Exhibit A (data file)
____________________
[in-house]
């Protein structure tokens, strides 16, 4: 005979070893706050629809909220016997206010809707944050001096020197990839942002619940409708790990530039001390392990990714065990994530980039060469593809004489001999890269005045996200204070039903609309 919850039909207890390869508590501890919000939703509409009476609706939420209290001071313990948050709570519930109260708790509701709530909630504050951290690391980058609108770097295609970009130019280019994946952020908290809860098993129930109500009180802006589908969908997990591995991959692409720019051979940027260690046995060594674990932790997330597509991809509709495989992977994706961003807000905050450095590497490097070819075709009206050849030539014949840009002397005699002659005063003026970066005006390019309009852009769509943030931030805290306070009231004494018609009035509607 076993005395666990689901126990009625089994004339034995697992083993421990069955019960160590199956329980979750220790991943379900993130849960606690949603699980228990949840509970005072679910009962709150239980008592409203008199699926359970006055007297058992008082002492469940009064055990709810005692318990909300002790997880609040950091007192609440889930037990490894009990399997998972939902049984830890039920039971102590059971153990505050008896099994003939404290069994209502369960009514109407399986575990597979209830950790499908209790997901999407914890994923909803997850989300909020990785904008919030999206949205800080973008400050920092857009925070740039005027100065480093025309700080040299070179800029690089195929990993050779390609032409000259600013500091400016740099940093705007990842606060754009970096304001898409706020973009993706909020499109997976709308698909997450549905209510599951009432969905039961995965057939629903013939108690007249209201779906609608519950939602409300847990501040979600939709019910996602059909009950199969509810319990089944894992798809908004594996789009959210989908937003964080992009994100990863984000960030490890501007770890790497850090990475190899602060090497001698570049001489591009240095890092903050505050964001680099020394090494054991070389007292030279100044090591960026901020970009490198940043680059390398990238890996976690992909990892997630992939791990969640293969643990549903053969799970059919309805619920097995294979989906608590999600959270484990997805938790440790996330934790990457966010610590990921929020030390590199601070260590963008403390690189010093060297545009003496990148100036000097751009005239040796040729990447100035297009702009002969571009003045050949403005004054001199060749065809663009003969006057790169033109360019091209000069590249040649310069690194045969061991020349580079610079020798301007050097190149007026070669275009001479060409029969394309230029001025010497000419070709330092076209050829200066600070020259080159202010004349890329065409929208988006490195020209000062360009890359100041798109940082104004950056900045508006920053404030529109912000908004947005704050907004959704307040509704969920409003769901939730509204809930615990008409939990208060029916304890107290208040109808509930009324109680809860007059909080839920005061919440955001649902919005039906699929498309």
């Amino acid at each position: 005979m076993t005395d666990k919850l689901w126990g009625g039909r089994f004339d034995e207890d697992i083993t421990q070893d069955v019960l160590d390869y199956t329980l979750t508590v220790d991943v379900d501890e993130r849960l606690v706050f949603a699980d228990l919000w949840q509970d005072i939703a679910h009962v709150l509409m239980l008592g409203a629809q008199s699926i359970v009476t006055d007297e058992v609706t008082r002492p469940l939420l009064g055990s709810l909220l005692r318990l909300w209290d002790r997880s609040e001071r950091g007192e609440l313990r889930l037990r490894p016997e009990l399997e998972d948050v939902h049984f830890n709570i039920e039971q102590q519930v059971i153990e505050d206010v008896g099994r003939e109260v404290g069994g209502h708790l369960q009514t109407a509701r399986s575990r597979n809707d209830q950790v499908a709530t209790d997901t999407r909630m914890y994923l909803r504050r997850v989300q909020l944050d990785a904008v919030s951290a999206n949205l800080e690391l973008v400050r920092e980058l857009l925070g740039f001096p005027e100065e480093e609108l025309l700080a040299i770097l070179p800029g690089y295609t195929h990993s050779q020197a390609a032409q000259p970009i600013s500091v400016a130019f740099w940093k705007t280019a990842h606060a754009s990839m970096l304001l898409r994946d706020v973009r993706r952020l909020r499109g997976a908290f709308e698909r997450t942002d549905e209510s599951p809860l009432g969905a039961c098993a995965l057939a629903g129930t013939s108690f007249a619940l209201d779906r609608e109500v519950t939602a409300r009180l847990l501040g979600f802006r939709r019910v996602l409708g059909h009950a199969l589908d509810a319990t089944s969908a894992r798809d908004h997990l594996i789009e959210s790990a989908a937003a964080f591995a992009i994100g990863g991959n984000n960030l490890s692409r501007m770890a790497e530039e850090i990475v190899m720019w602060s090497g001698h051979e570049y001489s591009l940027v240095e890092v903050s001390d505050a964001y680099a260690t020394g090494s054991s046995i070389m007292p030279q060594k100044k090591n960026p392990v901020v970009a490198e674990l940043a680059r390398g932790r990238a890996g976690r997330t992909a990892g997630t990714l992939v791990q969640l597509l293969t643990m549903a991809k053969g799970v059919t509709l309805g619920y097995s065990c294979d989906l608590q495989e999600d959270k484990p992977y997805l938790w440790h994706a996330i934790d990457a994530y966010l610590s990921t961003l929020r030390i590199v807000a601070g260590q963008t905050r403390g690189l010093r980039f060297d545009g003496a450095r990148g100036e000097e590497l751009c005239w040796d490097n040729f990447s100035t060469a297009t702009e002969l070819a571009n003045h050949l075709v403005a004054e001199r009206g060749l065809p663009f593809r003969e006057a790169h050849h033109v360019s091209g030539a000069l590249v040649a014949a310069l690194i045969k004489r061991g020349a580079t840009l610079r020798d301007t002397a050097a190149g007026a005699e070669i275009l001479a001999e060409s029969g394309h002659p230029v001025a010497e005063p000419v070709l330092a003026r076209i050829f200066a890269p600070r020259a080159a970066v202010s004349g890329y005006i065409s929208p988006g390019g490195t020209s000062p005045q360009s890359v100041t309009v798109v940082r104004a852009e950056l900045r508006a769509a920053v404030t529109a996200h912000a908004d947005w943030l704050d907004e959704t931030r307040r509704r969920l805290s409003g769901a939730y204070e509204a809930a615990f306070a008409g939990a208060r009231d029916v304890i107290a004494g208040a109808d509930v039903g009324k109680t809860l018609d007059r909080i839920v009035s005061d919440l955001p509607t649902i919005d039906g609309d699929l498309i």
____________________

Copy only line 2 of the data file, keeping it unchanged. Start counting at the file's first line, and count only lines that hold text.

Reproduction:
């Protein structure tokens, strides 16, 4: 005979070893706050629809909220016997206010809707944050001096020197990839942002619940409708790990530039001390392990990714065990994530980039060469593809004489001999890269005045996200204070039903609309 919850039909207890390869508590501890919000939703509409009476609706939420209290001071313990948050709570519930109260708790509701709530909630504050951290690391980058609108770097295609970009130019280019994946952020908290809860098993129930109500009180802006589908969908997990591995991959692409720019051979940027260690046995060594674990932790997330597509991809509709495989992977994706961003807000905050450095590497490097070819075709009206050849030539014949840009002397005699002659005063003026970066005006390019309009852009769509943030931030805290306070009231004494018609009035509607 076993005395666990689901126990009625089994004339034995697992083993421990069955019960160590199956329980979750220790991943379900993130849960606690949603699980228990949840509970005072679910009962709150239980008592409203008199699926359970006055007297058992008082002492469940009064055990709810005692318990909300002790997880609040950091007192609440889930037990490894009990399997998972939902049984830890039920039971102590059971153990505050008896099994003939404290069994209502369960009514109407399986575990597979209830950790499908209790997901999407914890994923909803997850989300909020990785904008919030999206949205800080973008400050920092857009925070740039005027100065480093025309700080040299070179800029690089195929990993050779390609032409000259600013500091400016740099940093705007990842606060754009970096304001898409706020973009993706909020499109997976709308698909997450549905209510599951009432969905039961995965057939629903013939108690007249209201779906609608519950939602409300847990501040979600939709019910996602059909009950199969509810319990089944894992798809908004594996789009959210989908937003964080992009994100990863984000960030490890501007770890790497850090990475190899602060090497001698570049001489591009240095890092903050505050964001680099020394090494054991070389007292030279100044090591960026901020970009490198940043680059390398990238890996976690992909990892997630992939791990969640293969643990549903053969799970059919309805619920097995294979989906608590999600959270484990997805938790440790996330934790990457966010610590990921929020030390590199601070260590963008403390690189010093060297545009003496990148100036000097751009005239040796040729990447100035297009702009002969571009003045050949403005004054001199060749065809663009003969006057790169033109360019091209000069590249040649310069690194045969061991020349580079610079020798301007050097190149007026070669275009001479060409029969394309230029001025010497000419070709330092076209050829200066600070020259080159202010004349890329065409929208988006490195020209000062360009890359100041798109940082104004950056900045508006920053404030529109912000908004947005704050907004959704307040509704969920409003769901939730509204809930615990008409939990208060029916304890107290208040109808509930009324109680809860007059909080839920005061919440955001649902919005039906699929498309």